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Though Some May Call You (A Meditation on Mortality)

April 1, 2009

“I have a lust for life
‘Cause I’ve a lust for life.” – Iggy Pop, LUST FOR LIFE

Zombies, baby!

Zombies, baby!

It sounds like a reasonable claim to suggest our culture is obsessed with life. A significant amount of scientific research and commercial space is dedicated to extending the quality, style, and image of life. We have pills to keep our erections functioning; products to keep our hair full and the correct color; operations to inflate or deflate different parts of our bodies; supplements and skin creams and age defying make-up; botox injections and laser treatments; gym memberships and organic food. When I read through my local free alternative weekly paper, The Phoenix New Times, most of the ad space is taken up by plastic surgeons. The models are lovely in that shallow west coast way, typically blond, and always showing a nearly inappropriate amount of flesh – cleavage, thigh, and the ubiquitous “side boob” shot. (Taken out of context, there is little difference between the models for boob job ads and models for strip clubs and phone sex ads.) The models are always smiling, always confident looking, and seemingly satisfied.

The message is as clear as it is commonplace: the beautiful people are happier. Our cultural self-image is based on this vapid and banal statement that, because of its simplicity, is often quoted as a truism. People have shown they are willing to go to any expense – even going so far as to buy surgery on layaway – to attain that union of perfect image and perfect happiness. The equation breaks down with frightening simplicity: Skinny People (SK) = Happy People (HP). And HP, as any conveniently placed psycho-babbling shrink will point out (after settling the matter of his hourly fee), tend to live longer and more Productive Lives (PL).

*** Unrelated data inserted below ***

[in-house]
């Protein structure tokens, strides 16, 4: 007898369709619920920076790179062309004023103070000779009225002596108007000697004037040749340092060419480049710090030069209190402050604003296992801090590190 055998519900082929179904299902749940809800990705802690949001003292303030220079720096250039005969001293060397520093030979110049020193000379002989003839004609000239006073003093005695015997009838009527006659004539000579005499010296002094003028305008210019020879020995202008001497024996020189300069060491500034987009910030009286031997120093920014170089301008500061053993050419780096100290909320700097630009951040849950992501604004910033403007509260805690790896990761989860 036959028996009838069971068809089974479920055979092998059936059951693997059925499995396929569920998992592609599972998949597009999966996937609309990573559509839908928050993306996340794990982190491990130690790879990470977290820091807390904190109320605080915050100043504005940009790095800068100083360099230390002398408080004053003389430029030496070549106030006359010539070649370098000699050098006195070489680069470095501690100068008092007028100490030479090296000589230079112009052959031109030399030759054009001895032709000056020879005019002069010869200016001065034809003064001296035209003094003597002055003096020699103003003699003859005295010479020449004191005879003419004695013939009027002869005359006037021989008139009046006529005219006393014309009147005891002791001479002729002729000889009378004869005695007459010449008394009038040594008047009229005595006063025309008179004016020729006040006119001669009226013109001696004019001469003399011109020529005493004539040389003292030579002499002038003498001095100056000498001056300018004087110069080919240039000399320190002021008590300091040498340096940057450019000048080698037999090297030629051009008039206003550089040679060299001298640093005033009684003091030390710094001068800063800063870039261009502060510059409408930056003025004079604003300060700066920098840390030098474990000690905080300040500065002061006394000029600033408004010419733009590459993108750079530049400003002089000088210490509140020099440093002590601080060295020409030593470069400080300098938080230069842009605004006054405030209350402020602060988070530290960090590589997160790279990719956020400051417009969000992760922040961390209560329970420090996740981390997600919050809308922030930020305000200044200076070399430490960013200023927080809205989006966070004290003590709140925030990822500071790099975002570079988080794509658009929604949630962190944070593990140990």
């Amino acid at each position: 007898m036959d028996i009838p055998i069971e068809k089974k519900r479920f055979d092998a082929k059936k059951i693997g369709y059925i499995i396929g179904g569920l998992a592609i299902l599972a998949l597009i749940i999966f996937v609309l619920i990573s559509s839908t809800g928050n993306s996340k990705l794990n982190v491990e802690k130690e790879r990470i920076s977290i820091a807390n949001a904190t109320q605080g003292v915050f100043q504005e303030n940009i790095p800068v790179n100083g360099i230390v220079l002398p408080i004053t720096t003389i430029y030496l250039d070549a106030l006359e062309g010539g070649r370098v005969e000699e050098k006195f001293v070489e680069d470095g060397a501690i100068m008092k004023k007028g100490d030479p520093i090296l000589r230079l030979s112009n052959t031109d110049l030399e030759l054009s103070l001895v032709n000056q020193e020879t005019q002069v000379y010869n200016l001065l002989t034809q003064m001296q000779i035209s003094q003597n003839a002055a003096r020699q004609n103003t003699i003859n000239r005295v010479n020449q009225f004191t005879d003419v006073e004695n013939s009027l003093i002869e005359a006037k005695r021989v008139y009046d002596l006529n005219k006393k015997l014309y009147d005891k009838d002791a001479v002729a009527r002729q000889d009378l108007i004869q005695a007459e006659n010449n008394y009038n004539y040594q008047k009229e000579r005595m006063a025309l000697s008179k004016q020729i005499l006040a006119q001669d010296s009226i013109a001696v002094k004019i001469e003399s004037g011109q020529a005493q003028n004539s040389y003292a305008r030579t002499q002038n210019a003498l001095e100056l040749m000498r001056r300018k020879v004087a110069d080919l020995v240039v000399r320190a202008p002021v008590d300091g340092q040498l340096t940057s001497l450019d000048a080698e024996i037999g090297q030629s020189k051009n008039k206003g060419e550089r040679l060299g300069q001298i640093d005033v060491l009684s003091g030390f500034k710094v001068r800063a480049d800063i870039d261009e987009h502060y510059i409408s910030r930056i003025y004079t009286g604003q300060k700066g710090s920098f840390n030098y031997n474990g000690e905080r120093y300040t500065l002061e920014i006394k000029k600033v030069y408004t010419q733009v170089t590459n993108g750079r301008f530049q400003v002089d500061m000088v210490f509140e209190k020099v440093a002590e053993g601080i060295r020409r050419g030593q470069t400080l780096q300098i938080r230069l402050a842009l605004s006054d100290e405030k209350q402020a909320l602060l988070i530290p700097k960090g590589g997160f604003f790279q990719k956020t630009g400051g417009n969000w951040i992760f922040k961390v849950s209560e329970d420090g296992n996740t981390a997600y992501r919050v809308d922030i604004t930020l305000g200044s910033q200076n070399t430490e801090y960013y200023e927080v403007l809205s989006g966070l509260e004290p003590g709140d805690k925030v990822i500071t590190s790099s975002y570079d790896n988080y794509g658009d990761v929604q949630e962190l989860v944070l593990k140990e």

There’s a point, though, where this simplistic logic simply fails and the pursuit of the coveted outcome – PL – shows itself for what it really is: a desperate and futile attempt to avoid dying.

We hate death. We hate dying. We hate it so much that we’ve developed some ridiculous euphemisms to say it without having to utter the word. “Passed on” is by far the most common; but what does this mean? Where have they passed on to? I realize this calls up all sorts of answers and depends largely on whether you have a spiritual /religious perspective. I also realize that I am, in the parlance of our times, supposed to be “tolerant” give the metaphorical high-five to anybody and everybody and accept all points of view, regardless of the level or lack of intelligence, awareness, or evidence. (I will, at some late date, blog on the double-edged nature and naiveté of “tolerance.”) But seriously: passed on to WHERE? To WHAT? If we stick with what we know and operate from the commonly accepted definition of death – which has nothing to do with the presence or absence of some indefinable and impossible to locate entity often referred to as The Soul – then there is nothing that has passed and nothing that can be passed. And claiming that people “pass” from living, in the same way we “pass” people on the interstate is as ridiculous an analogy as I have ever heard to describe what happens when people die. Another term that’s often used to describe the death of a loved one is “lost.” Lost. I won’t spend a lot of time on this one, but I would like to point out that “lost”, as a term, implies that we don’t know where the object in question is. We do not lose people in the same way we lose the TV remote or our car keys. Nothing is misplaced. I know quite well where my dad – or what’s left of him – is. I didn’t lose him. He died. I didn’t lose my good friend Lonnie. He died. Let’s move on.